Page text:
The operators of the .zulu and .kurd TLDs would certainly find themselves without a paddle if the rules obliged them to find an ICANN-accredited registrar that supports either of their languages.

There are other would-be registries, such as .music, that call themselves “community” TLDs and want to be able to sell directly to users, but my feeling is that many in the WG are less sympathetic to those causes.

2. The need for a process that would allow applicants to request exceptions and be considered on a case-by-case basis. The reasons for exceptions, and the conditions under which exceptions would be allowed, vary widely in the group.

There’s not a great deal to add to that: the WG spent much of the last couple of weeks arguing about “exceptions” (that they could not agree on) to a baseline rule (that they could not define).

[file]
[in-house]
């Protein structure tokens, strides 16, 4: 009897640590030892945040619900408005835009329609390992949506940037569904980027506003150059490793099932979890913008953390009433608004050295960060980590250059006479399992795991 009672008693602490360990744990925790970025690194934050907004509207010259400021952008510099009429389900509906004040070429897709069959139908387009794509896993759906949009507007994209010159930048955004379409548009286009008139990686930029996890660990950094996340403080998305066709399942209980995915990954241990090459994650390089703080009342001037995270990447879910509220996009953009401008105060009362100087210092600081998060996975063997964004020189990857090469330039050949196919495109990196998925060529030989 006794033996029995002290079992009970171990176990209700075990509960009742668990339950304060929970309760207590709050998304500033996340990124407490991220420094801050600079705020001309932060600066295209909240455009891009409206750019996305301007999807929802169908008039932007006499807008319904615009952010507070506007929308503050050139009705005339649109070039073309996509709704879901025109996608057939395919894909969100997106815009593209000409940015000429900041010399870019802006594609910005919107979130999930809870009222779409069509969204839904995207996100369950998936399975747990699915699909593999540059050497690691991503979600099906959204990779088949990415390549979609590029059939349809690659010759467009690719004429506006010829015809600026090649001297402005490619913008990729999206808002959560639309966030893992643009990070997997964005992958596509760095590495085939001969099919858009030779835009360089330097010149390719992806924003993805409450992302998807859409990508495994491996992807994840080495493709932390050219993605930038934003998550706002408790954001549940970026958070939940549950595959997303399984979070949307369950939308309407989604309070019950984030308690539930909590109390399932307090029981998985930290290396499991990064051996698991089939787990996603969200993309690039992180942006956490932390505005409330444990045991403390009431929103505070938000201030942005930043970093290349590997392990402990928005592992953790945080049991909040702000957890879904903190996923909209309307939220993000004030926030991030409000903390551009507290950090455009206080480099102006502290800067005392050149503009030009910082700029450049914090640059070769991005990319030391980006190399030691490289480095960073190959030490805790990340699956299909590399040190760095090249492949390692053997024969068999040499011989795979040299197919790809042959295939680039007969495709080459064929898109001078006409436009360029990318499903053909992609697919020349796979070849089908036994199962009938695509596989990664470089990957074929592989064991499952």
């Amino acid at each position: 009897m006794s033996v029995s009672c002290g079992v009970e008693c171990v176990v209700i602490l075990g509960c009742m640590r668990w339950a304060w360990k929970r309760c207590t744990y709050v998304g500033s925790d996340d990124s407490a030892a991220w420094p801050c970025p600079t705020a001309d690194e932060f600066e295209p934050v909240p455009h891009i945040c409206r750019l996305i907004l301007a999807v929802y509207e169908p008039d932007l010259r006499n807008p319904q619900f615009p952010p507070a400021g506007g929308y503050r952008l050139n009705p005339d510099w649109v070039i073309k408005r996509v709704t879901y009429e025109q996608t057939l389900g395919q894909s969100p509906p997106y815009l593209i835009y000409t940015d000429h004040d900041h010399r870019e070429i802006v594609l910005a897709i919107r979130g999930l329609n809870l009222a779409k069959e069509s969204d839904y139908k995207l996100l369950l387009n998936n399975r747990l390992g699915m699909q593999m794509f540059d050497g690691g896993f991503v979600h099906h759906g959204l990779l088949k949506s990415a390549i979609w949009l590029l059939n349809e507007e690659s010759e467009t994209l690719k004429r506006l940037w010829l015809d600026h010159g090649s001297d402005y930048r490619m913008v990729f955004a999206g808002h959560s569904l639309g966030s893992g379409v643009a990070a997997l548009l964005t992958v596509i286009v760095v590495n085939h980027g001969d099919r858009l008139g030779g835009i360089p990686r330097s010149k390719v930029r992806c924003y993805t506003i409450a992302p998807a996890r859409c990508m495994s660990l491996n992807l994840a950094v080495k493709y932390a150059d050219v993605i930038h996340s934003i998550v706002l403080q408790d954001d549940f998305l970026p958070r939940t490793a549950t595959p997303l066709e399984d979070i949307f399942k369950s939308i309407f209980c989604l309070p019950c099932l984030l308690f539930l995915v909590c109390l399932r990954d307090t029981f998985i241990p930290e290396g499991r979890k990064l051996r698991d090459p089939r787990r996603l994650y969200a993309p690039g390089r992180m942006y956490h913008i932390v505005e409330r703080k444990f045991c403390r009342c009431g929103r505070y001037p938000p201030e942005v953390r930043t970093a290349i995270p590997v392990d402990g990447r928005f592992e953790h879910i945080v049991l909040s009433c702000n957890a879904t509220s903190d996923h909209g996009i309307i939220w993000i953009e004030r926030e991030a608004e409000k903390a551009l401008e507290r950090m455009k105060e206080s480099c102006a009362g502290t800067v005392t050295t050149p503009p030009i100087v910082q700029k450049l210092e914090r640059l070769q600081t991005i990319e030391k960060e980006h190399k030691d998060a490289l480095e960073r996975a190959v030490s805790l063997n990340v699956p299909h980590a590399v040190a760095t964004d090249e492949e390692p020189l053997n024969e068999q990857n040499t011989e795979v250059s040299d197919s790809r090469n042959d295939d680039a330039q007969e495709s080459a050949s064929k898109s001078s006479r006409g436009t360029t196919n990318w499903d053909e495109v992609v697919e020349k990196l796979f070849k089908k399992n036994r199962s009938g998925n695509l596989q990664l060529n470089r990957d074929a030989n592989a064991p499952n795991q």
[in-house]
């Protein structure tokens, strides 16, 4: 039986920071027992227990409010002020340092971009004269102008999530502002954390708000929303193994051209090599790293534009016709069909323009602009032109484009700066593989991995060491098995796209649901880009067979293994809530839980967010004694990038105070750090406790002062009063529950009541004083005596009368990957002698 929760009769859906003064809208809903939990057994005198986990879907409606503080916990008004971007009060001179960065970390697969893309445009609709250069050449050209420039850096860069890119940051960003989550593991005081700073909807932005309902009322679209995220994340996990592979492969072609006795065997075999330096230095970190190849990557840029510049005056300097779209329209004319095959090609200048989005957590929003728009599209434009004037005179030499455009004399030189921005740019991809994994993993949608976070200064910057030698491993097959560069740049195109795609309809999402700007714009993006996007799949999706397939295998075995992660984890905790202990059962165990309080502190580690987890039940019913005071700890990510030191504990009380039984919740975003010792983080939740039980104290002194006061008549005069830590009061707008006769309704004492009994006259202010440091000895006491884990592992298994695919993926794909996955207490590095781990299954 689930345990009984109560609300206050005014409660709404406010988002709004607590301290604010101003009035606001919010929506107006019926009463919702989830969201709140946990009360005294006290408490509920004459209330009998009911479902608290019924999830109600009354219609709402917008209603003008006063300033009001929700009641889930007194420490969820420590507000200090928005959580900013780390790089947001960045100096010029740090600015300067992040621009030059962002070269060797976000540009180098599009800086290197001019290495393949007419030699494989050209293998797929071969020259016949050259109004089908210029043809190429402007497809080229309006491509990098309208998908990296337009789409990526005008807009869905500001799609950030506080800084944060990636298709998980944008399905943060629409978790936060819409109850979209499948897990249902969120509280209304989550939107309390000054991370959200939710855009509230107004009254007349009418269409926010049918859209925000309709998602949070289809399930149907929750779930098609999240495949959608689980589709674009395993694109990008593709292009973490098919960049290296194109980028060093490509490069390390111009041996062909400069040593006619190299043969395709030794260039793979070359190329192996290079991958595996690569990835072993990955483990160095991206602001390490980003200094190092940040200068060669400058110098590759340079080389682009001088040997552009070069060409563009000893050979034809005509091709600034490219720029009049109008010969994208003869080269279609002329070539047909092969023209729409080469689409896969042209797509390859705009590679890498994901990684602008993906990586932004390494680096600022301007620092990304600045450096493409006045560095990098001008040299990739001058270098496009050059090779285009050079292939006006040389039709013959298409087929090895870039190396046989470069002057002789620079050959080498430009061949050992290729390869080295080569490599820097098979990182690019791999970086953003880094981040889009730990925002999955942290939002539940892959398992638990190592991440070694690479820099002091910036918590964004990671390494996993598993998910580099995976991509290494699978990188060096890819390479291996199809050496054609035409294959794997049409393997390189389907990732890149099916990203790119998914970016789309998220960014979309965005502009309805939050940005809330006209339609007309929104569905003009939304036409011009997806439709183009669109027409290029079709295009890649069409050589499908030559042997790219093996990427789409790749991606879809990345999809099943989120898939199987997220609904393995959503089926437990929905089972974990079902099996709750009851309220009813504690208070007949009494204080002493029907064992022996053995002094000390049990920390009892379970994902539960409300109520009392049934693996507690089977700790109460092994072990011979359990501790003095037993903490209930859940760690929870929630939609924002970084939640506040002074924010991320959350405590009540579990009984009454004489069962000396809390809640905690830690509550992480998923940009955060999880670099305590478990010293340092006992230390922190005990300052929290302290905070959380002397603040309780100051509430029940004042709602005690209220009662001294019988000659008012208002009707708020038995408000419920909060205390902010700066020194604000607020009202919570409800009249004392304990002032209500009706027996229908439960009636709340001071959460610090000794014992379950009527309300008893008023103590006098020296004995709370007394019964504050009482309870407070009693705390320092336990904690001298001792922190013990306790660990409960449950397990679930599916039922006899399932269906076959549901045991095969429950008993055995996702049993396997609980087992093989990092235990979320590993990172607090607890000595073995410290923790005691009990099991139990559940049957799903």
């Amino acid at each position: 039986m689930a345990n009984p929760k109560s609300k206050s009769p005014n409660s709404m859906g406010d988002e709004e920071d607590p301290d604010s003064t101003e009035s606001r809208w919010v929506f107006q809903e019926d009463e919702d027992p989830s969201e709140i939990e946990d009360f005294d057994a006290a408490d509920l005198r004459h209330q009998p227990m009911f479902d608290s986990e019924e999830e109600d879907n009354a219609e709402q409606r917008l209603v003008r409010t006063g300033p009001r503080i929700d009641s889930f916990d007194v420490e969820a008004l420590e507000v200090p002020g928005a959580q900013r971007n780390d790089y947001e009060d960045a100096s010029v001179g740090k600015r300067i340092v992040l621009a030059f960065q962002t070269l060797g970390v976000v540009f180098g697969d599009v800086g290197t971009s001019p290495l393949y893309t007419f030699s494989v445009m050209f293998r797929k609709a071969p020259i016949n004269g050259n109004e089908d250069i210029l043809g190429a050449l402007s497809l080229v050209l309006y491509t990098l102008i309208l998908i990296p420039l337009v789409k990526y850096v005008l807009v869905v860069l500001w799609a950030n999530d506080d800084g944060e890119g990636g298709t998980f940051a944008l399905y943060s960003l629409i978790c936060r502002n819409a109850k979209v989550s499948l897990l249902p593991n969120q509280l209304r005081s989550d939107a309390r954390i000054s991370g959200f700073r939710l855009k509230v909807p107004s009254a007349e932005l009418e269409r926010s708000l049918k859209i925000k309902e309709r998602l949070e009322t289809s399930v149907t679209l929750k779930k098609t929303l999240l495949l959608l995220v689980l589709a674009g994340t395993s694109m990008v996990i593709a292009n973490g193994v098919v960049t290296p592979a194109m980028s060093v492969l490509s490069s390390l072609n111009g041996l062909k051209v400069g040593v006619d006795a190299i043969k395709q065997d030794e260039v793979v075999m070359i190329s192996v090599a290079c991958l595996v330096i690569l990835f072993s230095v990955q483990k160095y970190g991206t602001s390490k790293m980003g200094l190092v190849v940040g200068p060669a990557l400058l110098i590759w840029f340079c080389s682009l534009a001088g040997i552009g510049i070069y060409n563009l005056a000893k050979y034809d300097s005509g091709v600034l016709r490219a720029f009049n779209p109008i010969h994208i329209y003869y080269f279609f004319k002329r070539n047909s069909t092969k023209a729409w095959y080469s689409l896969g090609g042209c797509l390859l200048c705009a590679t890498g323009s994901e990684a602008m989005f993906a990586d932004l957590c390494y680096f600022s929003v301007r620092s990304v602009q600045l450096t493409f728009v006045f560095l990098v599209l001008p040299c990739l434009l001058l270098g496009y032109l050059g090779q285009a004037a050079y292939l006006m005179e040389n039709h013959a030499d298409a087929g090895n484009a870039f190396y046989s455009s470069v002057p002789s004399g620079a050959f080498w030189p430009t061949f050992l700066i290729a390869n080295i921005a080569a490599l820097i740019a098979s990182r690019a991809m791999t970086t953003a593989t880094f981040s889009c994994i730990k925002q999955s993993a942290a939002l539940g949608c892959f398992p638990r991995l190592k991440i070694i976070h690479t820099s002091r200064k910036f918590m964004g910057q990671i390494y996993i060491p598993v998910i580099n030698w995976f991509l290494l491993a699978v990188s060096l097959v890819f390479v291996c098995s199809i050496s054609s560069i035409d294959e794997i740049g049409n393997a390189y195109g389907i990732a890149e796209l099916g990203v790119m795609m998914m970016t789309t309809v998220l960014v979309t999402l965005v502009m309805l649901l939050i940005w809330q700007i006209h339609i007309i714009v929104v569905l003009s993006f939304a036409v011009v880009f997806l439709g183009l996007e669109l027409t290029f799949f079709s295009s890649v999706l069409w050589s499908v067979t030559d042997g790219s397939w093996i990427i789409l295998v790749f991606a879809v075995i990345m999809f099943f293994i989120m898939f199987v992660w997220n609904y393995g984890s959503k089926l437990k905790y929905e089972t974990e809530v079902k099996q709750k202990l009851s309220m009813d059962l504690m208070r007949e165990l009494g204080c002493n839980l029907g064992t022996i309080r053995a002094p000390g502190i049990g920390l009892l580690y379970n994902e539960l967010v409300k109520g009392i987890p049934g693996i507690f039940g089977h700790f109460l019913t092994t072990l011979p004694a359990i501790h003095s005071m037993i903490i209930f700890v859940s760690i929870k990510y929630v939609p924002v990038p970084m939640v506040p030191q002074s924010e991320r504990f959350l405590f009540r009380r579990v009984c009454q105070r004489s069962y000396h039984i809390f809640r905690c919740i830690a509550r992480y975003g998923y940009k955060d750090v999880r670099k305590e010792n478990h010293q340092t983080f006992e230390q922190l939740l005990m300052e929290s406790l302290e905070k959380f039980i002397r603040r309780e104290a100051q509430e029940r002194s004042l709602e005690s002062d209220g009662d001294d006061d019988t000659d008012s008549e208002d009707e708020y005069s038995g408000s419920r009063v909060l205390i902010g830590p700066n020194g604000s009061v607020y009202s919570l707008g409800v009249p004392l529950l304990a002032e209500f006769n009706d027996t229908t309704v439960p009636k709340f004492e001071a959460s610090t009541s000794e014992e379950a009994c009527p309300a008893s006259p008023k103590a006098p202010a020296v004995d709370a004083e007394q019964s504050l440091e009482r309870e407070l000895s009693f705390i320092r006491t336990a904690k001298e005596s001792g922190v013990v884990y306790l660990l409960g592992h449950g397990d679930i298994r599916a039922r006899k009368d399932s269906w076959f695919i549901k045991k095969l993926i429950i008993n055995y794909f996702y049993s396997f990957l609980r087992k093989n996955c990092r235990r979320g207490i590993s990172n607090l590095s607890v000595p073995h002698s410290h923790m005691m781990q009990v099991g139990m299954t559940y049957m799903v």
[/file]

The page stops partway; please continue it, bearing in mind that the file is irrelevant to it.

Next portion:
3. The concept of Single Registrant Single User should be explored further.

An “SRSU” is a subset of what a lot of us have been calling a “.brand”. The proposed .canon TLD, under which Canon alone owns .canon domains, would likely fall into this category.

The WG’s report suggests that SRSU namespaces, should they be permitted, should not be subject to the same restrictions as a more open and generic TLD that sells to the average man on the street.

The alternative would be pretty crazy – imagine Canon owning the registry but being forced to pay Go Daddy or eNom every time it wanted to add a record to its own database.

I do not believe that a hypothetical .facebook, in which Facebook is the registry and its users are the registrants, falls into the SRSU category. Which is also pretty nuts, if you’re Facebook, forced to hand your brand over to the world’s domain name registrars.